The New York Mets finally made the big splash fans have been waiting for. By trading for Francisco Lindor, the team got their superstar in one of the league’s best players. Not to mention, they also acquired an excellent high-end starting pitcher in Carlos Carrasco.
Having solved two major needs, the Mets are able to readjust their plans. This offseason was built around making big moves thanks to new owner Steve Cohen. However, does it make sense to make another splash?
The team has a few more holes to fill before solidifying their spot amongst World Series hopefuls. A natural center fielder would help, as well as a starting pitcher, left-hand reliever, or even a defensive upgrade at third base. And there are still plenty of solid options out on the market that the Mets would not have to break the bank for.
Yet the premier free agent names continue to come up. George Springer and Trevor Bauer are all phenomenal players, but can only fill one of those holes the Mets still have. Plus, they would create problems long-term.
The Mets are going to have to begin thinking about how to win in the future, which Cohen previously emphasized on top of winning now. As the team has already made a big splash, it is time to shift focus away from paying big for premiere free agents. Rather, it is time for the Mets to pay big to extend their in-house players.
Exploring Mets Extension Candidates
Teams such as the Chicago White Sox have already worked to lock up their budding stars long term. It is a plan that works for both sides. It gives the player security long-term with a big deal, and also allows the club to adjust knowing that cap numbers will only continue to inflate in the future, despite the COVID-19 setbacks.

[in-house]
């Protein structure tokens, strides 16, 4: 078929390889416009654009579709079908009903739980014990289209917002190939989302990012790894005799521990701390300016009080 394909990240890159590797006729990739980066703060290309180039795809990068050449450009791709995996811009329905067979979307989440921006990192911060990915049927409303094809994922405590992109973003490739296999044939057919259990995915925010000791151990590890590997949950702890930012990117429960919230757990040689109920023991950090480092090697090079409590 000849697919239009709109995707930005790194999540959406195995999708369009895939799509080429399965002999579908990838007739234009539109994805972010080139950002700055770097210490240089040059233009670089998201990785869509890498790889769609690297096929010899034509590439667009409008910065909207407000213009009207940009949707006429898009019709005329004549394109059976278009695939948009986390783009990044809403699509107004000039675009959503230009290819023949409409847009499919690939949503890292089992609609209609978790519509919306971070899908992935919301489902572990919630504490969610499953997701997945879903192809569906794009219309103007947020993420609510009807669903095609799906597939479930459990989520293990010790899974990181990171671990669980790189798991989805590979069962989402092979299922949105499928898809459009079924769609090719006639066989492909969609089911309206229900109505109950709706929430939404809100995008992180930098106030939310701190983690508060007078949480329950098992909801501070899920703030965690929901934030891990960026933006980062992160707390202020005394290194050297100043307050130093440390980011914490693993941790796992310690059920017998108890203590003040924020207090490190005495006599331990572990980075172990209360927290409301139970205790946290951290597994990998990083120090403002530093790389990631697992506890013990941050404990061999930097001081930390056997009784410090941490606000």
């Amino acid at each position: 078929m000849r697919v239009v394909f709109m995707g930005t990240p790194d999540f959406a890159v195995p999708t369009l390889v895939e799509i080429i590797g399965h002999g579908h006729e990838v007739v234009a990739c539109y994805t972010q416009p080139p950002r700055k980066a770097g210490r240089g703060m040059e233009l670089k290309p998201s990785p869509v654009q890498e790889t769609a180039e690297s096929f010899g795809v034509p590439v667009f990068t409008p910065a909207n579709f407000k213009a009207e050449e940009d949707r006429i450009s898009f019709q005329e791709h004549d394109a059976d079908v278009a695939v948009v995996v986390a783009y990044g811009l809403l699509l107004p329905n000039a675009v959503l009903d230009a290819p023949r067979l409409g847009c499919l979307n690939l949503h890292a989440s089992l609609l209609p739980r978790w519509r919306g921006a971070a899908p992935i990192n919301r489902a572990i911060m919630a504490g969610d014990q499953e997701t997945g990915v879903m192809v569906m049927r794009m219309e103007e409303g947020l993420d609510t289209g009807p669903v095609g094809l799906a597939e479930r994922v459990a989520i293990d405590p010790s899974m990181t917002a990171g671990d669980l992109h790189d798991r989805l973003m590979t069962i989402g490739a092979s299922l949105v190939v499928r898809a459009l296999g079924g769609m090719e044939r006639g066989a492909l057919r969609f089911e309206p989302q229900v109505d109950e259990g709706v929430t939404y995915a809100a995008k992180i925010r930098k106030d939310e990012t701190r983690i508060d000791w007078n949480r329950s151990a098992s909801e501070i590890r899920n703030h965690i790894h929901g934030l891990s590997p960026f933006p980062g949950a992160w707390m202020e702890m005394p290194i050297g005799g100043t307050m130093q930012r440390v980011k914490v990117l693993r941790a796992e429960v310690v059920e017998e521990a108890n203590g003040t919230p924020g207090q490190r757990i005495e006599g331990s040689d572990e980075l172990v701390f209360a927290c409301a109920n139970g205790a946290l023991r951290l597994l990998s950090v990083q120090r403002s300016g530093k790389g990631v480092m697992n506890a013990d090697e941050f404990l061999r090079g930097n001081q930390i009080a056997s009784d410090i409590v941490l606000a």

The Mets, who are finally living up to being a big market team, should attack extending their young core in a similar fashion. Right off the bat, the team must extend Francisco Lindor. No team trades for a 27-year-old shortstop who is amongst the best both at the plate and in the field and plans to keep him only one season.
Similarly, New York should pursue extending right fielder Michael Conforto. One of the lone pieces remaining from their 2015 National League pennant-winning team, Conforto is coming off of his best season since his all-star campaign in 2017.
Oh, and he will only be 28-years-old in 2021. In other words, three years younger than Springer, who if the Mets signed, would likely prevent Conforto from being extended.
Outside of the obvious options, the Mets need starting pitching apart from Jacob deGrom and Carlos in 2022. Noah Syndergaard and Marcus Stroman are both set to hit the market after this season. Given both are expected to return to form after missing last season, the Amazins’ could look to extend either prior to before their price rises.
A core of Lindor and Conforto locked up long-term would show how the team is looking long-term, given extensions would kick in after this season. It also would allow the team to change course towards the next tier of free agents.
Reaping the Immediate Benefits
New York hopes to stay below the $210-million luxury tax threshold this season. Meaning that they would like to avoid spending more than the $30-million left in salary cap space.
Either one of the premier free agents would probably eat up at least $25-million per year. To which there would be little space remaining to fill the remaining holes on the roster.
By extending their own players long-term, the Mets get more security long-term. It also allows them to move onto the secondary free agent market.
At center field, they could sign Jackie Bradley Jr. or Enrique Hernandez to significantly less than Springer would cost. Deals that would be team-friendly, and not potentially hurt them long-term.
Brad Hand, one of the league’s best left-handed relievers can be a fantastic addition to the bullpen. Even if they want another starter, Jake Odorizzi and James Paxton make for excellent targets.
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Ultimately, it makes too much sense for the Mets to turn away from high-priced free agents now that they made their big splash. It is time to extend the young core and play the secondary market.